Does that justification strike any chords with us? Are we so zealous for the church that we have neglected to investigate the claims on our lives of the One who is the reason for the church? Were we christened as babies, sent to church, progressed through Sunday school, but never gave thought to Jesus’ request to us to give our lives to Him? Are we so proud that simply humbling ourselves before the King of Kings is a step too far – saying sorry for the fact that we have neglected to listen to the simple truth of the gospel? Have we allowed Jesus to forgive us and entered into that wonderful, personal relationship and friendship with Him?
Paul put it this way to the Philippians: “But all these things that I once thought very worthwhile – now I’ve thrown them all away so that I can put my trust and hope in Christ alone. 8 Yes, everything else is worthless when compared with the priceless gain of knowing Christ Jesus my Lord. I have put aside all else, counting it worth less than nothing, in order that I can have Christ, 9 and become one with Him, no longer counting on being saved by being good enough or by obeying God’s laws, but by trusting Christ to save me; for God’s way of making us right with Himself depends on faith – counting on Christ alone. 10 Now I have given up everything else – I have found it to be the only way to really know Christ and to experience the mighty power that brought Him back to life again, and to find out what it means to suffer and to die with Him. 11 So whatever it takes, I will be one who lives in the fresh newness of life of those who are alive from the dead.” Philippians 3:7-11. You see, Paul had been religious. He had followed the ways of the religious hierarchy and had become so good at it that he had persecuted the church in Jerusalem, had separated families by throwing them into prison, had wrought havoc amongst God’s people and had become the toast of the religious authorities – the Pharisees. He had even decided to expand the catchment area for his exploits. (Acts 22:1-5)
So what made Paul so different? Something had changed him, had turned him from the persecutor of the believers to one who joined them and became the man who took the gospel of the One he had persecuted to the Gentiles – in fact to the very ends of the Roman Empire.
Paul tells his testimony in his own words in this passage: Acts 22:6-13. This change was instantaneous and entire – from persecutor to follower in one uncomfortable, but eternally valuable, confrontation with the One he had been persecuting.
What had Paul done to deserve this amazing mercy from God? Nothing. Absolutely nothing – except that, when he was confronted by the reality of Who God was, he gave himself up – completely, entirely and for ever. What about you and me? Have we been trying to ignore the call of God on our lives? Have we been justifying our position by claiming to be good and zealous church-goers? Do we think that is all there is to the Christian life or are we making ourselves totally available to however God wants to use us to continue the work of Jesus Christ – even if it means going to a people who will not like what we say? The only thing that will work is relying on what Jesus did on the cross at Calvary, when He paid the price for our sin as He died a criminal’s death and worse. He took all the sin of the entire world on Himself so that God the Father could not look at Him – His very own Son – as He died the death that you and I deserve.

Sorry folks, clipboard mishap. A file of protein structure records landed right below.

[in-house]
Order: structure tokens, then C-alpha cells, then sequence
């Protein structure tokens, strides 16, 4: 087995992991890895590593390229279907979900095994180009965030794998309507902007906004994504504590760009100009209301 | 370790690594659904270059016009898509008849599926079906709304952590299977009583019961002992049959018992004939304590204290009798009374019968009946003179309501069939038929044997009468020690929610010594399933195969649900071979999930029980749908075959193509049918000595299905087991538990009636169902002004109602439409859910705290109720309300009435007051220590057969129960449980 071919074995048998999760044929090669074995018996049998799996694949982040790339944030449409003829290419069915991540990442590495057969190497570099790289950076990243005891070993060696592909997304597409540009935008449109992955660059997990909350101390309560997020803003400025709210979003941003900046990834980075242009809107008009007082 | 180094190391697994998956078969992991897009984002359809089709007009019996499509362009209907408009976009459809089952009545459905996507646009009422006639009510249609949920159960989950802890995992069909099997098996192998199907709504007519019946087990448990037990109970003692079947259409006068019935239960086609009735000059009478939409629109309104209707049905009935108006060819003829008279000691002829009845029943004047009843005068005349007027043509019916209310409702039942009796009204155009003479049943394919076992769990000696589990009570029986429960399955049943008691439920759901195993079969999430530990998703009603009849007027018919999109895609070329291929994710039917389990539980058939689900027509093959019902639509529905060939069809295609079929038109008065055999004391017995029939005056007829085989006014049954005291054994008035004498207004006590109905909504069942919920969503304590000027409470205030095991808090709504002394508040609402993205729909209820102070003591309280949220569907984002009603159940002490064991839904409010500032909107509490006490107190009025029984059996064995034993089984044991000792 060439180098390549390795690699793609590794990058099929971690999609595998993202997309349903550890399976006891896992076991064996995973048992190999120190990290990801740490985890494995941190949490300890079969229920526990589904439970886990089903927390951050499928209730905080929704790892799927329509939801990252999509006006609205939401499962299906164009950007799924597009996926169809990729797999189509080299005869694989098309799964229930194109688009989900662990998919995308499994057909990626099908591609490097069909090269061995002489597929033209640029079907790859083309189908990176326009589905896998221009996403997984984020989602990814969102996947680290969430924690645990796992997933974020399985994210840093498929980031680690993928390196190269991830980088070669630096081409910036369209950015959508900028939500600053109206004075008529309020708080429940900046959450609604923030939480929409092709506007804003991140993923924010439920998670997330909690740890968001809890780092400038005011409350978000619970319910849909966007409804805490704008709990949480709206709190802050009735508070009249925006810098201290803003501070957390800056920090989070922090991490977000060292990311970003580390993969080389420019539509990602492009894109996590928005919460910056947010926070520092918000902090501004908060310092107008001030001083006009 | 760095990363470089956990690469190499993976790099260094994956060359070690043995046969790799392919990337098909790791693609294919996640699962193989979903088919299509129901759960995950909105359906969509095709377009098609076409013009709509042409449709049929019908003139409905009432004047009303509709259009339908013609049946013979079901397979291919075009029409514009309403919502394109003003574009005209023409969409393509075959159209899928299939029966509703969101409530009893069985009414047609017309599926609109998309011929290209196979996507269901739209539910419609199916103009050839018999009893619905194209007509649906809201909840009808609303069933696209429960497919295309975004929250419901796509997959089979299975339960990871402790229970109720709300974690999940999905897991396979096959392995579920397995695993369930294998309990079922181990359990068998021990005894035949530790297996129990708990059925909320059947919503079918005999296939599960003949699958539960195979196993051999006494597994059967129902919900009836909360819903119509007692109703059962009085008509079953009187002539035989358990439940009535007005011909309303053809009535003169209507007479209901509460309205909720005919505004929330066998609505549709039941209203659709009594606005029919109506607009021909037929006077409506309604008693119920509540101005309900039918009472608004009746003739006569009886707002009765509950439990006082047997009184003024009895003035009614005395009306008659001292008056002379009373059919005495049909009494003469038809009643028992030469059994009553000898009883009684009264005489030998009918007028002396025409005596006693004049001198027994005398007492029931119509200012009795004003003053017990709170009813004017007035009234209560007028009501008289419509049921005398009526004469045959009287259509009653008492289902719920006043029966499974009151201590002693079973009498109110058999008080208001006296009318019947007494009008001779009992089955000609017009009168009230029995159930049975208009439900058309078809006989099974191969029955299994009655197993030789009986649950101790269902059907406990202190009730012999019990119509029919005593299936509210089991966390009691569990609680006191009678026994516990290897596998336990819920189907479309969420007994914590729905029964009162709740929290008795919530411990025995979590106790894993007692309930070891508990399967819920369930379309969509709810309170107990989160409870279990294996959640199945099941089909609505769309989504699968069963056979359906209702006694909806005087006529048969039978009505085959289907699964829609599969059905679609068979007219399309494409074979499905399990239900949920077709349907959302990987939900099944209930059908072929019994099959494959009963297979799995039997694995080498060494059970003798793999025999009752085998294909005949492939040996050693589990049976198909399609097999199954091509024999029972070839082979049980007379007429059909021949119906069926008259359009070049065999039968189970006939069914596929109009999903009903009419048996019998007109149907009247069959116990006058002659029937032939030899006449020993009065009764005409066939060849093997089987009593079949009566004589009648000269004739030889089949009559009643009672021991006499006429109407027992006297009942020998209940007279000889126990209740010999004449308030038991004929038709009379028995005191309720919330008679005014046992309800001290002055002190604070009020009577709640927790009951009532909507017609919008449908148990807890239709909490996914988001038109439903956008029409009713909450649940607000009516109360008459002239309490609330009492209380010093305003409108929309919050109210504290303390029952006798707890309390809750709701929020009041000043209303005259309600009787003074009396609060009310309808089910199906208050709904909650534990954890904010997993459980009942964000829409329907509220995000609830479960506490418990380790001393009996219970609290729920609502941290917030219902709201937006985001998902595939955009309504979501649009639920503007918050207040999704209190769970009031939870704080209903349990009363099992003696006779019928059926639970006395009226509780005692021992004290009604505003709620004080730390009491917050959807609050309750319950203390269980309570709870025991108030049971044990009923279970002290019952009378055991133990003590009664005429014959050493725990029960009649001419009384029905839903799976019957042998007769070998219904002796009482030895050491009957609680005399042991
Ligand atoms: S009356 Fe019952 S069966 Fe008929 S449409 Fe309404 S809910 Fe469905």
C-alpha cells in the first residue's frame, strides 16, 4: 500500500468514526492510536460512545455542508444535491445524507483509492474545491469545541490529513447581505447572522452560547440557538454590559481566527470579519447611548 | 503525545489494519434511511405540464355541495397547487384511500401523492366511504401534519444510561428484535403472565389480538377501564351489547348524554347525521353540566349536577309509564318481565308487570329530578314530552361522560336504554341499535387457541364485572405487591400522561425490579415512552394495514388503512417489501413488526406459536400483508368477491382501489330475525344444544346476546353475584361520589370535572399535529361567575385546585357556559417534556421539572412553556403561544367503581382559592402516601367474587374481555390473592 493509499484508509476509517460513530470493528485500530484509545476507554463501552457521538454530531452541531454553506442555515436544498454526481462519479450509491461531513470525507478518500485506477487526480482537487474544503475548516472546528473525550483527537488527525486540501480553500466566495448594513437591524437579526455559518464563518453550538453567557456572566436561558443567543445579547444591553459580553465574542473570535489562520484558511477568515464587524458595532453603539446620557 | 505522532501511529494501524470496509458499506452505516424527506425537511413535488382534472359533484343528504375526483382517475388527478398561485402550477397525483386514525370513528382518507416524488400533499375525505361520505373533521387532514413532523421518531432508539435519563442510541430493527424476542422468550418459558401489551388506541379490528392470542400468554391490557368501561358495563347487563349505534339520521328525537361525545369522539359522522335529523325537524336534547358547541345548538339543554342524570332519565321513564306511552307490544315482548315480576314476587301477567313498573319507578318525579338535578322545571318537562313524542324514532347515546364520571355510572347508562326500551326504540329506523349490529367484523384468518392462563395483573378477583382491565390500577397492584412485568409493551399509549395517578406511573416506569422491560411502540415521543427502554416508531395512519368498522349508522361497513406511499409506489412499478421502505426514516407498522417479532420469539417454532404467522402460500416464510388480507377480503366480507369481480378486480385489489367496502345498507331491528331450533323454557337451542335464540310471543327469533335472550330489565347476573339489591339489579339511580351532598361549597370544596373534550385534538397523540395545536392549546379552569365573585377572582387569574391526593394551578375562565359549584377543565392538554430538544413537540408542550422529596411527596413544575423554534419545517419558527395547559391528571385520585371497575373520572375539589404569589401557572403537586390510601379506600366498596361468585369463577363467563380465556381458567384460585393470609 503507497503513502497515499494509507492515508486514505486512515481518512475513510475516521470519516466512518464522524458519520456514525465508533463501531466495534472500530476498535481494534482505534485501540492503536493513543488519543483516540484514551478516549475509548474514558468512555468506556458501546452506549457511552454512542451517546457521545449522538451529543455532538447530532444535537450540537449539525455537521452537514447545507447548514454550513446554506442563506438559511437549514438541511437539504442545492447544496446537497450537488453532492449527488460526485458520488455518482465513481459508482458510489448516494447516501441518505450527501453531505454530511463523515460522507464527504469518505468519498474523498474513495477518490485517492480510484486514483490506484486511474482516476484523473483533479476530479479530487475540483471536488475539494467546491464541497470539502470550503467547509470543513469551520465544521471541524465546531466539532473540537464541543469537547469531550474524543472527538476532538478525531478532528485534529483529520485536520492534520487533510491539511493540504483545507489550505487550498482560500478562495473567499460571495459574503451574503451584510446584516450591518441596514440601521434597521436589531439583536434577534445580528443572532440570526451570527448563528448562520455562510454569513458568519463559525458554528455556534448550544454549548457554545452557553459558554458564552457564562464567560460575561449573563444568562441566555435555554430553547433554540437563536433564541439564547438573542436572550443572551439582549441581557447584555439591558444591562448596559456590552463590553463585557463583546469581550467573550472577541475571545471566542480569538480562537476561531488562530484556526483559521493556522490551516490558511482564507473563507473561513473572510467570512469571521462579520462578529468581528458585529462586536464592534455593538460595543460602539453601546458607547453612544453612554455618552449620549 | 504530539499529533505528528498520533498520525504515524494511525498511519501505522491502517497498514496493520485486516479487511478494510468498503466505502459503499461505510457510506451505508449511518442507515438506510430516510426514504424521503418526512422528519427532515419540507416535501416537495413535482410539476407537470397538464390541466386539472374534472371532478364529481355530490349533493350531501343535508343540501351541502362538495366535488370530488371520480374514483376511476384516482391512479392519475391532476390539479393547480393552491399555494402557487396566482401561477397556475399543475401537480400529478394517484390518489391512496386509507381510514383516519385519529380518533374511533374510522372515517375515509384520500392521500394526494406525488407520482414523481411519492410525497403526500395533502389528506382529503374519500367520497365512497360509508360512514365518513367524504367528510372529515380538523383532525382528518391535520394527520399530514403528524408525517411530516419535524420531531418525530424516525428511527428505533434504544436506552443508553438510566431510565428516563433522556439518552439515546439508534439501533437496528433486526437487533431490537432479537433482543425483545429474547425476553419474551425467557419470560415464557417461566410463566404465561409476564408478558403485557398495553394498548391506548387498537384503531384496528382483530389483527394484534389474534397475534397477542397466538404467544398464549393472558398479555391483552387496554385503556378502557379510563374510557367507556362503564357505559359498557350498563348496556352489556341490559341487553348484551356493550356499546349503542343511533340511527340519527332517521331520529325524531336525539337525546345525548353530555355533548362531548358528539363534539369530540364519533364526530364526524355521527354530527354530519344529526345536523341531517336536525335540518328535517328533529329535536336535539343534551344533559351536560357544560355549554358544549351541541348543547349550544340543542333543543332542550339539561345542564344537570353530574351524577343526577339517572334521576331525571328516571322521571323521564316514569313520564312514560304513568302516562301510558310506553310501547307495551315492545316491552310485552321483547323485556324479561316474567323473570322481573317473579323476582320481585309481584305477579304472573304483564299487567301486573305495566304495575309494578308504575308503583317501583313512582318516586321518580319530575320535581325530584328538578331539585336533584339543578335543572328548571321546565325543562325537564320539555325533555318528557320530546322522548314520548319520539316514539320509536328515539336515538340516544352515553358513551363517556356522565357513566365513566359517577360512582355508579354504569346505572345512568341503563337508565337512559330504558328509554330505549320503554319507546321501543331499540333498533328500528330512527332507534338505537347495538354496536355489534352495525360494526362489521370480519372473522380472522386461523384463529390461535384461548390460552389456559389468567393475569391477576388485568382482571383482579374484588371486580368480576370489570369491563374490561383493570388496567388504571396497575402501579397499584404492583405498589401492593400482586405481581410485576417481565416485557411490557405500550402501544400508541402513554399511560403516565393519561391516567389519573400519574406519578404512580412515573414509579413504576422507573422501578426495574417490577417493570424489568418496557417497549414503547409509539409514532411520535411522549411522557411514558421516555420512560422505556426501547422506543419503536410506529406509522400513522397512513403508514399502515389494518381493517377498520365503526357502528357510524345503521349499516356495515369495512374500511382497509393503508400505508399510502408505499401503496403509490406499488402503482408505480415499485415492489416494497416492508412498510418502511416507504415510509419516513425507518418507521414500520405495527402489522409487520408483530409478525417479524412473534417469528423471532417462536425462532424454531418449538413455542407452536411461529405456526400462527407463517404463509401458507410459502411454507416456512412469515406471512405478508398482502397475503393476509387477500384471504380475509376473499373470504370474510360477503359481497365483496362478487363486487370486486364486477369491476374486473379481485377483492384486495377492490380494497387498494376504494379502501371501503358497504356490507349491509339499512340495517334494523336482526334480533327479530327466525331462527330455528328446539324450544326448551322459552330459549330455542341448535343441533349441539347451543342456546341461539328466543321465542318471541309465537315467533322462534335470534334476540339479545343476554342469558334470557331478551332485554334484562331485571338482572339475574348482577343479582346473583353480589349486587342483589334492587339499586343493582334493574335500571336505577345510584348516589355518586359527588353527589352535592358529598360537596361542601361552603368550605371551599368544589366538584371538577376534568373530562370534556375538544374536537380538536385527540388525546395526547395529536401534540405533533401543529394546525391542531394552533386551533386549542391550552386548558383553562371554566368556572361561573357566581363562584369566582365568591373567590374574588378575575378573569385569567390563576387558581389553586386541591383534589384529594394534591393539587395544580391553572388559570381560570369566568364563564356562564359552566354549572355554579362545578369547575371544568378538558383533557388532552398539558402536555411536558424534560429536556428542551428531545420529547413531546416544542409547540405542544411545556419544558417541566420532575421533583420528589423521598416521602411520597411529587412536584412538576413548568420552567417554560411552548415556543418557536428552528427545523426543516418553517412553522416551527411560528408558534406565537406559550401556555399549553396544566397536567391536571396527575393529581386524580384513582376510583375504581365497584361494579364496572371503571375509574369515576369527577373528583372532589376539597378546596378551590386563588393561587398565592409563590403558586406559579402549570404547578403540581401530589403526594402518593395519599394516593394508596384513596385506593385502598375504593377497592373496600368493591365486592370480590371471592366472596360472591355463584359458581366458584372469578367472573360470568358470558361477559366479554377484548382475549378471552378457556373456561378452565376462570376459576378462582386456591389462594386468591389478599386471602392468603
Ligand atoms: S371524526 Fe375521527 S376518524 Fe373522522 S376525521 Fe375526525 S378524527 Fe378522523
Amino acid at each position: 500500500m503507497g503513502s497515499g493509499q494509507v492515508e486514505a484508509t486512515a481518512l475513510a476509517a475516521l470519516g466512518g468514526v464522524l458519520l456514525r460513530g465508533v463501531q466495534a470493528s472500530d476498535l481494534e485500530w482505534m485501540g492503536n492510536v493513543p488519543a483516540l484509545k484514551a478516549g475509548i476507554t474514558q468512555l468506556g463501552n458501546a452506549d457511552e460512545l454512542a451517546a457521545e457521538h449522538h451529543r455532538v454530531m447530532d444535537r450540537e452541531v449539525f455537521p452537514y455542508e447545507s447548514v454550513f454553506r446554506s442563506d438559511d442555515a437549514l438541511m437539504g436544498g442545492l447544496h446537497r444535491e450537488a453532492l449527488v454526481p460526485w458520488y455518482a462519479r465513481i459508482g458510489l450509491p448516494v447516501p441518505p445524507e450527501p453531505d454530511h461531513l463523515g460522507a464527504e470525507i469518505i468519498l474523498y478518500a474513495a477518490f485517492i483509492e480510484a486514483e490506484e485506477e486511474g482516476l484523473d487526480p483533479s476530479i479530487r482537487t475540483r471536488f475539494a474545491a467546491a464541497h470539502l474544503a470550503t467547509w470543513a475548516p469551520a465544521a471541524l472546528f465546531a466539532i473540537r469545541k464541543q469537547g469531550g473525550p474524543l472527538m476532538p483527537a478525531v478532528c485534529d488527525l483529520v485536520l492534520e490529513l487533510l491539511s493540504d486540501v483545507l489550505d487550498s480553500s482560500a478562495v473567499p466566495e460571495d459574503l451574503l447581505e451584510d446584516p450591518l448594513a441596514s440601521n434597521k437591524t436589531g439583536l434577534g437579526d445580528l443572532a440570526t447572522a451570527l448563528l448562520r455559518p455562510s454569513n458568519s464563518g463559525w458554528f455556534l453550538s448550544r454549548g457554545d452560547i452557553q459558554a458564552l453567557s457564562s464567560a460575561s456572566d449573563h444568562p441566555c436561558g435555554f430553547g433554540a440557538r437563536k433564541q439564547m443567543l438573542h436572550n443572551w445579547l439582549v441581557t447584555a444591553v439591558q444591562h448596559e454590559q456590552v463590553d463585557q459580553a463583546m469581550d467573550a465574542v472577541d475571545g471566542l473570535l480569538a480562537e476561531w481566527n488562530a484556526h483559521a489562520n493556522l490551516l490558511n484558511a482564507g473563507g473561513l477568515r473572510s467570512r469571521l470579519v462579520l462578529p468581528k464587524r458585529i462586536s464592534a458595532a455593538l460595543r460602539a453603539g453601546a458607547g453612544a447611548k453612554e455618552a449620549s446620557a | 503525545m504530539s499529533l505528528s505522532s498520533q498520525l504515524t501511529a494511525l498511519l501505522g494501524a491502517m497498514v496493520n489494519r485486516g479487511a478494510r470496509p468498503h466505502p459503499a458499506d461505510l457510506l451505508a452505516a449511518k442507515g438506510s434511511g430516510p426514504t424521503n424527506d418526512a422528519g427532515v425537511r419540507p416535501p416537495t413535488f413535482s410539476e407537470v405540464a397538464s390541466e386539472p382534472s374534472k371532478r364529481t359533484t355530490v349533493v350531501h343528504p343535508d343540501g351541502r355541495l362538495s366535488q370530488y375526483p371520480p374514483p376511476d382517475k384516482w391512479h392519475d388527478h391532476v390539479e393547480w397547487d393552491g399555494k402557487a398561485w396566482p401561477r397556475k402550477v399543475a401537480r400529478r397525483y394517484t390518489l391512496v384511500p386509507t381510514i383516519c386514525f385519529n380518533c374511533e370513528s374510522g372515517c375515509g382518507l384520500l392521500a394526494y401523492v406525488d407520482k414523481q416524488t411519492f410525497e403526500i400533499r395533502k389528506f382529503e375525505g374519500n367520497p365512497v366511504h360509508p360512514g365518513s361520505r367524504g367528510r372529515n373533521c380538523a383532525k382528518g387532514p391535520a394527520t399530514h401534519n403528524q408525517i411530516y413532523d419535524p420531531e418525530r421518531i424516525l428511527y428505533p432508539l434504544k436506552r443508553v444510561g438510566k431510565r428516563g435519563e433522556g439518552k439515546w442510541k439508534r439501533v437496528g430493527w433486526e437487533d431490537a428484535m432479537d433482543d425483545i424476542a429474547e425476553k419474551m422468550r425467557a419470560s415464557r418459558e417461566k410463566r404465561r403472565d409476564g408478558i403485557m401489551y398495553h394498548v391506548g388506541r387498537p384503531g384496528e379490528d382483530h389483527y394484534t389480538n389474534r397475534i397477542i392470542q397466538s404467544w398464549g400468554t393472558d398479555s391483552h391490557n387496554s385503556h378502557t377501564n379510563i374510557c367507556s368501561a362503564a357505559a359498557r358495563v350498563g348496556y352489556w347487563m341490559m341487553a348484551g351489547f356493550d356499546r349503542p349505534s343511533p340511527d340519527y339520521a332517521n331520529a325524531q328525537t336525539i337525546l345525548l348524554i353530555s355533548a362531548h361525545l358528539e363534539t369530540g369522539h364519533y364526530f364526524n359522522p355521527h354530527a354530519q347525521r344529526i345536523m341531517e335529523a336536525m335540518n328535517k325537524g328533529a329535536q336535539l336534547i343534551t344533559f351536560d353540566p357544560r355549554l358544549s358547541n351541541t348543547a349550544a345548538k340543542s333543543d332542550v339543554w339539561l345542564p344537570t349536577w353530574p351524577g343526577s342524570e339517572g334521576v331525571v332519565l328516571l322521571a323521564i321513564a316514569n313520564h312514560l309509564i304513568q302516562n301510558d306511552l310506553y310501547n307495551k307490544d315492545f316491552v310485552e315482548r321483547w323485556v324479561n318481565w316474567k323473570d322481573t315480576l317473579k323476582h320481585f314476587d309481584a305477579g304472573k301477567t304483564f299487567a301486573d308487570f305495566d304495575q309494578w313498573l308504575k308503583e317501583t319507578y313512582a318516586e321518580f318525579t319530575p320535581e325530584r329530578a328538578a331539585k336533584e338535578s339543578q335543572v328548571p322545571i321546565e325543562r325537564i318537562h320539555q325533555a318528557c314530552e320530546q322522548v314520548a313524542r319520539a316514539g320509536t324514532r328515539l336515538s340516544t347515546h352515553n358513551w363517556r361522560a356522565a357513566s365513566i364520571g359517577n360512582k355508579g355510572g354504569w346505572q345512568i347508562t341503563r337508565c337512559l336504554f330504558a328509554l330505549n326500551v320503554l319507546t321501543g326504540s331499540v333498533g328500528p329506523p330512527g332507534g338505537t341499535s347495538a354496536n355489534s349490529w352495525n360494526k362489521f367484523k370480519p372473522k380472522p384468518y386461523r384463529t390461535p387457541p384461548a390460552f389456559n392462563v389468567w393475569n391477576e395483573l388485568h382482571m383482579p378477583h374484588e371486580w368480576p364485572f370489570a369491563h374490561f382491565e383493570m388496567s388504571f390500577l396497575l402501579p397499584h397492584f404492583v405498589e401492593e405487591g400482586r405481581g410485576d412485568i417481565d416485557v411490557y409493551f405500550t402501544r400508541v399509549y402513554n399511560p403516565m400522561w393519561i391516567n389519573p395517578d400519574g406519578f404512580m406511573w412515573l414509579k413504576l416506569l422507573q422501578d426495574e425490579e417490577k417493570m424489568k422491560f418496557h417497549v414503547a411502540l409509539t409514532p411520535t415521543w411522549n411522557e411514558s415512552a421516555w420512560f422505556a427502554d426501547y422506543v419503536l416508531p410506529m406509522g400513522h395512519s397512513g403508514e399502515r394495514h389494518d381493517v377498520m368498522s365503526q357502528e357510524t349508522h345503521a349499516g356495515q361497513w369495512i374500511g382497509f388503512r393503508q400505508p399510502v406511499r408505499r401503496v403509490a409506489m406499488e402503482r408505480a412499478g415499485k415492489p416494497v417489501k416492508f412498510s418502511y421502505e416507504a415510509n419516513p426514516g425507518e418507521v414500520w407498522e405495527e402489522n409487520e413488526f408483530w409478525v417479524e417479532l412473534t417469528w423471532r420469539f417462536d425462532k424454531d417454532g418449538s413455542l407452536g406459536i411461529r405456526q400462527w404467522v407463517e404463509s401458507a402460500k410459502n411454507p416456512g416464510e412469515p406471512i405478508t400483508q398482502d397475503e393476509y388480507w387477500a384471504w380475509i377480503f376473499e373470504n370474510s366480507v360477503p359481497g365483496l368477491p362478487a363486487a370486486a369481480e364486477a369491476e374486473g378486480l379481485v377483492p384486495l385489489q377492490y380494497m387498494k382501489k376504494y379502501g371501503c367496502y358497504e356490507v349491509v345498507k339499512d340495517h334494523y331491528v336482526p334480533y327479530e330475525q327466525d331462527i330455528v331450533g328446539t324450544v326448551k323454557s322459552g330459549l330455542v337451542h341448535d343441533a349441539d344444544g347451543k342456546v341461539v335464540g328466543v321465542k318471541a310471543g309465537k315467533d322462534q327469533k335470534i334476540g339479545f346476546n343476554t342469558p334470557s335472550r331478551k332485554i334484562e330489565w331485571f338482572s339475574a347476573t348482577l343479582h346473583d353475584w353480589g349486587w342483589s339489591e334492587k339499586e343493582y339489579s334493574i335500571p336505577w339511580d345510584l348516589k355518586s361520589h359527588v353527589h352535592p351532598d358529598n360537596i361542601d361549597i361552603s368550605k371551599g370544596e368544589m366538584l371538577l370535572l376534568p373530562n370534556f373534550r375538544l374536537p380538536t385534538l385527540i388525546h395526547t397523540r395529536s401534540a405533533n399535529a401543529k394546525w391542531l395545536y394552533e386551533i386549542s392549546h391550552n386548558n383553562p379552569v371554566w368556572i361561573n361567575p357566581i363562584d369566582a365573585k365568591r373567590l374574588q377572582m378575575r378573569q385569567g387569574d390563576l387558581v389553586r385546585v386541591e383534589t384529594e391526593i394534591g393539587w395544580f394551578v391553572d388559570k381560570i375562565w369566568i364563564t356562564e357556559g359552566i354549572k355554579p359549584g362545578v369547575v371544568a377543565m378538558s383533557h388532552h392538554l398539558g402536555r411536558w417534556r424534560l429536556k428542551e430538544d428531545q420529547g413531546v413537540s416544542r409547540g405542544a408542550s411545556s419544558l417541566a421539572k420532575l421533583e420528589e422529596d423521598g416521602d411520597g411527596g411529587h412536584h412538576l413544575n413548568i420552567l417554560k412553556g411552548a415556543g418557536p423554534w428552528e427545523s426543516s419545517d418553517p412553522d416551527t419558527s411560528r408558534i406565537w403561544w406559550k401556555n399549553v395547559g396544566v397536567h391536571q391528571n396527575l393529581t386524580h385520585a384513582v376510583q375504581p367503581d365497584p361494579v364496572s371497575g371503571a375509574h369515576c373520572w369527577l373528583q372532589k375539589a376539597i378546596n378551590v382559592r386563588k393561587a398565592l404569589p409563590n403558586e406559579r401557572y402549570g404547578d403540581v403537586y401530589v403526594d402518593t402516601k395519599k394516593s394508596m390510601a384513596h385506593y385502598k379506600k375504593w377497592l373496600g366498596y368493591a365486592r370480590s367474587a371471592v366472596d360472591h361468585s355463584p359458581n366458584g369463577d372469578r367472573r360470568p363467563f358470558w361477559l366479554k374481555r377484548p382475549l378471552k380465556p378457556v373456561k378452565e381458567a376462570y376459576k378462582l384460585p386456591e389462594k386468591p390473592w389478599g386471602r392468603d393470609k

The power of His sinless life meant that death and Satan could not hold the “Prince of Life”(Jesus) in the pit of hell itself. Jesus descended into the very depths of hell, preached the gospel to all those who had died prior to the flood, then ripped the keys of death and hell from the hands of Satan and rose triumphantly. (Revelation 1:18) He ascended into heaven and sat down at the place of authority at the right hand of His Father. (Acts 1:10-11)
Perhaps, like Paul, we need to ask this question: “Who are you, Lord?” And, perhaps like Paul on that amazing day, we need to hear the words: “I am Jesus of Nazareth whom you are persecuting!”
We might not persecute people like Paul did. We may only ignore God’s demands on our life, but our call and His answer are still the same. We will never get satisfaction from our Christian life without obedience. We may be doing lots of activities but, if that is not what the Father wants us to do, we will still have a feeling of dissatisfaction and emptiness.
Paul’s second question was this: “What shall I do, Lord?“. When God touches our life, that also is what we should ask. The answer will come very clearly. It will not be the same as Paul’s or mine or perhaps anyone else’s, but it will be God’s answer for you personally. In Paul’s case, a man named Ananias came to see him, prophesied into his life and told him to be baptised. (Acts 22:12-16) Obedience is our response, just as it was Paul’s: “And now what are you waiting for? Get up and be baptised, and wash your sins away, calling on His Name.” (Acts 22:16) Don’t ask questions. Just do it – now! You will know why after you have been obedient. That is God’s way.